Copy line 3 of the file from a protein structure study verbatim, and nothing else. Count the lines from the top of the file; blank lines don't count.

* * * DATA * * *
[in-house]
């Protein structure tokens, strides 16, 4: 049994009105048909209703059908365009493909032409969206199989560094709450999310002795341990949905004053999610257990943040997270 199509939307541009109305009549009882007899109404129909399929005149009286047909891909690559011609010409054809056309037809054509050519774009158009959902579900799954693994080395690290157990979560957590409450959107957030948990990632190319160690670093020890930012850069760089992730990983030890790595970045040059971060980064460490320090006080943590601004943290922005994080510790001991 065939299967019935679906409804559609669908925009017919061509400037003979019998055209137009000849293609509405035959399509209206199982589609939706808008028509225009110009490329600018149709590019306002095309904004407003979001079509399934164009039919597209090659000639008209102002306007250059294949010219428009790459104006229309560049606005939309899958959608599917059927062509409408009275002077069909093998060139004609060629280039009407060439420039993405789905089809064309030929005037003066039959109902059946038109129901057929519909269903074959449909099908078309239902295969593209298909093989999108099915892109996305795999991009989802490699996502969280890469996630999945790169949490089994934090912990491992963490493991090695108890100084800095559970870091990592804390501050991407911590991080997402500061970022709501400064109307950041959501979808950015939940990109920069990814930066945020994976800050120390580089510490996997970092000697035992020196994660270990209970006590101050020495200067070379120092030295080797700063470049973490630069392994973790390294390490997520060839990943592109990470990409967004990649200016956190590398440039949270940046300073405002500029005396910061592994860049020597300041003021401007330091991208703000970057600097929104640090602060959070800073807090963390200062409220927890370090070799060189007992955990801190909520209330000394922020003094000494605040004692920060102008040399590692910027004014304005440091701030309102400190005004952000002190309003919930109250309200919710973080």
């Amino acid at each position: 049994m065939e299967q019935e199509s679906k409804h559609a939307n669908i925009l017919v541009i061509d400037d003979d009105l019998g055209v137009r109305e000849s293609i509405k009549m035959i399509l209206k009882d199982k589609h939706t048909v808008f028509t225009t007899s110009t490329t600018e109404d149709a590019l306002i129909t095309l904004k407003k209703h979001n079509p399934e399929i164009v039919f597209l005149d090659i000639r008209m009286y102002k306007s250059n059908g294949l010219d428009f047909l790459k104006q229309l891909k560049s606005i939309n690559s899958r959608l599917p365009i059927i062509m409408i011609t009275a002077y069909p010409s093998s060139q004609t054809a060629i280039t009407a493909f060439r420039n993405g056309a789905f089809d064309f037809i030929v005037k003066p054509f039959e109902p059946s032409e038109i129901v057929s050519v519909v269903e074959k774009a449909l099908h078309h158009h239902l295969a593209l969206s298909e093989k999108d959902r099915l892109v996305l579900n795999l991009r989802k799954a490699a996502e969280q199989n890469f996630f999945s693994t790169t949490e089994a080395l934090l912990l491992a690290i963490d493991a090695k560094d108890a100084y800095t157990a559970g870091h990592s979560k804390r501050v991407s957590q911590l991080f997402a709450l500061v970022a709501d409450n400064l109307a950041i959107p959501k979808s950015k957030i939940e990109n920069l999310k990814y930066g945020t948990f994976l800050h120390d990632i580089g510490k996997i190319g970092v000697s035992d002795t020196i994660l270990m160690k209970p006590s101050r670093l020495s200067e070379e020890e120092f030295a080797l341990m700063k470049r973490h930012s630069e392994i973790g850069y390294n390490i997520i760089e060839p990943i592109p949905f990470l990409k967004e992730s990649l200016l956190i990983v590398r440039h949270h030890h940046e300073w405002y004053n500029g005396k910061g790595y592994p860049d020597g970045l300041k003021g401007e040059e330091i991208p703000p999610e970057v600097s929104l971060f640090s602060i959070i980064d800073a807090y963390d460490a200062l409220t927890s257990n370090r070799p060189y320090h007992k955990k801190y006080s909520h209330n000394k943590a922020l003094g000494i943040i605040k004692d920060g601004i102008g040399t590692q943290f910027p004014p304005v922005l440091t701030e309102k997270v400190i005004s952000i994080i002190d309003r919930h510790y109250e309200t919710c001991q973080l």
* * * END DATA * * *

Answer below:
């Amino acid at each position: 049994m065939e299967q019935e199509s679906k409804h559609a939307n669908i925009l017919v541009i061509d400037d003979d009105l019998g055209v137009r109305e000849s293609i509405k009549m035959i399509l209206k009882d199982k589609h939706t048909v808008f028509t225009t007899s110009t490329t600018e109404d149709a590019l306002i129909t095309l904004k407003k209703h979001n079509p399934e399929i164009v039919f597209l005149d090659i000639r008209m009286y102002k306007s250059n059908g294949l010219d428009f047909l790459k104006q229309l891909k560049s606005i939309n690559s899958r959608l599917p365009i059927i062509m409408i011609t009275a002077y069909p010409s093998s060139q004609t054809a060629i280039t009407a493909f060439r420039n993405g056309a789905f089809d064309f037809i030929v005037k003066p054509f039959e109902p059946s032409e038109i129901v057929s050519v519909v269903e074959k774009a449909l099908h078309h158009h239902l295969a593209l969206s298909e093989k999108d959902r099915l892109v996305l579900n795999l991009r989802k799954a490699a996502e969280q199989n890469f996630f999945s693994t790169t949490e089994a080395l934090l912990l491992a690290i963490d493991a090695k560094d108890a100084y800095t157990a559970g870091h990592s979560k804390r501050v991407s957590q911590l991080f997402a709450l500061v970022a709501d409450n400064l109307a950041i959107p959501k979808s950015k957030i939940e990109n920069l999310k990814y930066g945020t948990f994976l800050h120390d990632i580089g510490k996997i190319g970092v000697s035992d002795t020196i994660l270990m160690k209970p006590s101050r670093l020495s200067e070379e020890e120092f030295a080797l341990m700063k470049r973490h930012s630069e392994i973790g850069y390294n390490i997520i760089e060839p990943i592109p949905f990470l990409k967004e992730s990649l200016l956190i990983v590398r440039h949270h030890h940046e300073w405002y004053n500029g005396k910061g790595y592994p860049d020597g970045l300041k003021g401007e040059e330091i991208p703000p999610e970057v600097s929104l971060f640090s602060i959070i980064d800073a807090y963390d460490a200062l409220t927890s257990n370090r070799p060189y320090h007992k955990k801190y006080s909520h209330n000394k943590a922020l003094g000494i943040i605040k004692d920060g601004i102008g040399t590692q943290f910027p004014p304005v922005l440091t701030e309102k997270v400190i005004s952000i994080i002190d309003r919930h510790y109250e309200t919710c001991q973080l």